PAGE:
Elizabeth Baumgartner ’15 co-authored two scientific papers that were recently published as abstracts and presented as posters at “PAINWeek 2013: The National Conference on Pain for Frontline Practitioners,” a national medical conference held on Sept. 4–7 in Las Vegas, Nev. As part of an internship this summer with Purdue Pharma LP’s Department of Risk Management and Epidemiology, Baumgartner, who is majoring in neuroscience and behavior and the Science in Society Program, participated as a member of a team of epidemiologists doing primary research on the impact of the use and abuse of prescription opioids on both patient and abuser populations.
The White House, the CDC and the FDA have identified prescription opioid abuse and opioid overdose as major public health issues. Using the MarketScan™ Commercial Database of insurance claims, the research team described opioid use patterns and risk factors for overdose, which culminated in the preparation of the two peer-reviewed publication.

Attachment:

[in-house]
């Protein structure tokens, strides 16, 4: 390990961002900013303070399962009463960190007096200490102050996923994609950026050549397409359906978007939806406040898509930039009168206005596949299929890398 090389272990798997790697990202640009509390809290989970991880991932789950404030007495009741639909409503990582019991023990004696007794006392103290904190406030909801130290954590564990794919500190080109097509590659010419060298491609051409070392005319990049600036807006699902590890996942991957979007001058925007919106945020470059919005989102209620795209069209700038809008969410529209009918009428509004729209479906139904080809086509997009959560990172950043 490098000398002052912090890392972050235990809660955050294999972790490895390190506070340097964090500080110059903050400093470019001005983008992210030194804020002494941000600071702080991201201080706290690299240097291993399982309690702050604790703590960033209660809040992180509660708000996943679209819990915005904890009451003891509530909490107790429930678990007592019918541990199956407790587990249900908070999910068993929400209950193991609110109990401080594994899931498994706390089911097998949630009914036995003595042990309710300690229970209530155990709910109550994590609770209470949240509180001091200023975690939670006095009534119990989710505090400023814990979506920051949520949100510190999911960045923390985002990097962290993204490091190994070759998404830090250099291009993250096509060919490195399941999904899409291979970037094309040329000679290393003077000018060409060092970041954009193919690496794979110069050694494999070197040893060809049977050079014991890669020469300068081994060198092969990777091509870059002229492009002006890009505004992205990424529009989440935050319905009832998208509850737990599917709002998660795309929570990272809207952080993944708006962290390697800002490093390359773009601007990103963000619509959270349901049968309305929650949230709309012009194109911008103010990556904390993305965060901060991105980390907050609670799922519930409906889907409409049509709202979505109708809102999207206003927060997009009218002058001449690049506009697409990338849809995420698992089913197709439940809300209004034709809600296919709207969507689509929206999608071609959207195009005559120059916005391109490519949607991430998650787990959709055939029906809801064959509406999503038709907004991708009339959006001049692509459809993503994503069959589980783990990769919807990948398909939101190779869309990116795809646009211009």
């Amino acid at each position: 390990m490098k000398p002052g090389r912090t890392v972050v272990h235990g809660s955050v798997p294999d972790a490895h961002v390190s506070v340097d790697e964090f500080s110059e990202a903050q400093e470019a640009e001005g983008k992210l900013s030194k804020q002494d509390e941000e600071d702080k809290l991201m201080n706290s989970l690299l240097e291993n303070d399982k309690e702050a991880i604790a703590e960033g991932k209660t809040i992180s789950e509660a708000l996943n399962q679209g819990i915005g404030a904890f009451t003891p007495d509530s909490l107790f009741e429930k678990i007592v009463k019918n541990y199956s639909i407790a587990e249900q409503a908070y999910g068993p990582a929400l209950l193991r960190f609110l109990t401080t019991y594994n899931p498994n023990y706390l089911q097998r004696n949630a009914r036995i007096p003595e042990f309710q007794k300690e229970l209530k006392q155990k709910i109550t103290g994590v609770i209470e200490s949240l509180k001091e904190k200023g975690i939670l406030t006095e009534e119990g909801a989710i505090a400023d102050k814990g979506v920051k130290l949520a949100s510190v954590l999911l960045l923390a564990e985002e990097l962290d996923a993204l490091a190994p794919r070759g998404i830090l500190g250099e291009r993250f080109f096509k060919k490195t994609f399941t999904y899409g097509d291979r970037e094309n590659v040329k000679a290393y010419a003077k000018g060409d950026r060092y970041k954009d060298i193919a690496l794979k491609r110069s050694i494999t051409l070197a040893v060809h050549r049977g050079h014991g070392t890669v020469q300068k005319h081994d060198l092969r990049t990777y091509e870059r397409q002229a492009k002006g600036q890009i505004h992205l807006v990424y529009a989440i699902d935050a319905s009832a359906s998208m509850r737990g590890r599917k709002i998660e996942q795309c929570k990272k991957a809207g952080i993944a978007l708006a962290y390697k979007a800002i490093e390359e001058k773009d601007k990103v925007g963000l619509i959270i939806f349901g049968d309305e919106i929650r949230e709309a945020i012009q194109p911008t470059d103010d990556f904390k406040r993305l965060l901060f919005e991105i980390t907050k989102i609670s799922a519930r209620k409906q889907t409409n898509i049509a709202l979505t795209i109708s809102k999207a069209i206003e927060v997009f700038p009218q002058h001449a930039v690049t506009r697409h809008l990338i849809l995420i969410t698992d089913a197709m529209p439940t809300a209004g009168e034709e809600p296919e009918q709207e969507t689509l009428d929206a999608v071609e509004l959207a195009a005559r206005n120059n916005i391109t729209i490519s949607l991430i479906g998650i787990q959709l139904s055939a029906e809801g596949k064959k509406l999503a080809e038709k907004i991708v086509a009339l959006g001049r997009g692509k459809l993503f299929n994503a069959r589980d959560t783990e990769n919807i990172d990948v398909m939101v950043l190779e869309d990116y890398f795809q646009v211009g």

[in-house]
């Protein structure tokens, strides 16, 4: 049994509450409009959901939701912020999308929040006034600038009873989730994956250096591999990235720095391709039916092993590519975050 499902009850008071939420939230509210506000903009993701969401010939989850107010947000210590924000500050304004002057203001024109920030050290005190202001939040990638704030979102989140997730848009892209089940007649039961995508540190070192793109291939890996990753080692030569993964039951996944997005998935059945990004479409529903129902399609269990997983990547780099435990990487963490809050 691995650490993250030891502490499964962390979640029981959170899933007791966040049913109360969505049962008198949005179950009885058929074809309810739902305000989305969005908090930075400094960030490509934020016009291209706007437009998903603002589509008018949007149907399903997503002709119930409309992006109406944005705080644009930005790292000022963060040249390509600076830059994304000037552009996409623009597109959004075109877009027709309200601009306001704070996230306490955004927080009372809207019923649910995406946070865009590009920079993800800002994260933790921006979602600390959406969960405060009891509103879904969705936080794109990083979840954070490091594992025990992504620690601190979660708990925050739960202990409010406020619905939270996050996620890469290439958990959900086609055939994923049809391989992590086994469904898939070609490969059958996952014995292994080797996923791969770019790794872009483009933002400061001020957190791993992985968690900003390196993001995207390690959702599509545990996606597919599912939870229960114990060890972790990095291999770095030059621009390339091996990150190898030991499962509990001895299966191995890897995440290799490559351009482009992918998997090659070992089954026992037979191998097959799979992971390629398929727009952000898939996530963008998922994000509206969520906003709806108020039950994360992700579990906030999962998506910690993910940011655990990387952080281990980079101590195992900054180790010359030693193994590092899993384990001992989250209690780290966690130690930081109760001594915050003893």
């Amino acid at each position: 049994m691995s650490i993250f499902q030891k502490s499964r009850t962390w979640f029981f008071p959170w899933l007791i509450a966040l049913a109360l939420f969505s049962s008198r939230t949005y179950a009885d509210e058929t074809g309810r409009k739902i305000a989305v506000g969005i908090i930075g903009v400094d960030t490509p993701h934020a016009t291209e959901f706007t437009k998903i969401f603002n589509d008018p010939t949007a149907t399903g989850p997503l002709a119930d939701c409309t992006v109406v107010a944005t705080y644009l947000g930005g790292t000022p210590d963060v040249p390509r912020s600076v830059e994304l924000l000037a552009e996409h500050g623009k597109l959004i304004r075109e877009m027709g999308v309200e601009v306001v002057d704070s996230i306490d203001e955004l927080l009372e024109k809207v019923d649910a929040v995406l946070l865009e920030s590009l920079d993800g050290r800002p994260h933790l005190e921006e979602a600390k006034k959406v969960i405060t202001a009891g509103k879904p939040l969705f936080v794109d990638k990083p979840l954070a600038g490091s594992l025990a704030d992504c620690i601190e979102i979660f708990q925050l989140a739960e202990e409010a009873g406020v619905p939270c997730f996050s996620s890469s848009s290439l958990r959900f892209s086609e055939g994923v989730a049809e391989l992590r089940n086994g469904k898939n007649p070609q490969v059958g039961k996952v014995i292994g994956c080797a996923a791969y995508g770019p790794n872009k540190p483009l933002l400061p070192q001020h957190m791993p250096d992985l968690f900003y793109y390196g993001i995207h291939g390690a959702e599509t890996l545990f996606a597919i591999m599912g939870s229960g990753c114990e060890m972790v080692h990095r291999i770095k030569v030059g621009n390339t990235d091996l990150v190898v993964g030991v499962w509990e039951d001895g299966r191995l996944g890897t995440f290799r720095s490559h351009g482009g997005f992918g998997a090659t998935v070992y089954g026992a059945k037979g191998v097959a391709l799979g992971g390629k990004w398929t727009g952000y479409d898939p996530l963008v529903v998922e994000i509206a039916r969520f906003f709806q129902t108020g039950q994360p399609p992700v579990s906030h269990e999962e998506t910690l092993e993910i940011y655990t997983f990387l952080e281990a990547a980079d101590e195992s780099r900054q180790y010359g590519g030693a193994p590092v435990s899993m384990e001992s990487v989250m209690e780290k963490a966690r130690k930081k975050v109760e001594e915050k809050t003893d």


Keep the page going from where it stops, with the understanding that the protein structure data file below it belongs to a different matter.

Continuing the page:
In the article, “Clinical characteristics of opioid overdose cases identified in a large commercially insured population,” Baumgartner and her co-authors studied a database of nearly 100 million insured patients and identified that nearly half of the patients presenting to an Emergency Room with opioid overdose did not have a prescription for the opioid and that one of the strongest risk factors for overdose was concomitant use of another psychoactive drug and/or a co-morbid psychiatric disorder. In the article, “Duration of use of hydrocodone/acetaminophen, immediate release oxycodone, and extended release morphine in a commercially insured population,” the co-authors showed that more than 40,000 insured patients continued to use pain medicines beyond three months, a frequency 1.6-fold and 3.0-fold greater than that for extended-release oxycodone and extended-release morphine, respectively, both of which are intended for chronic use.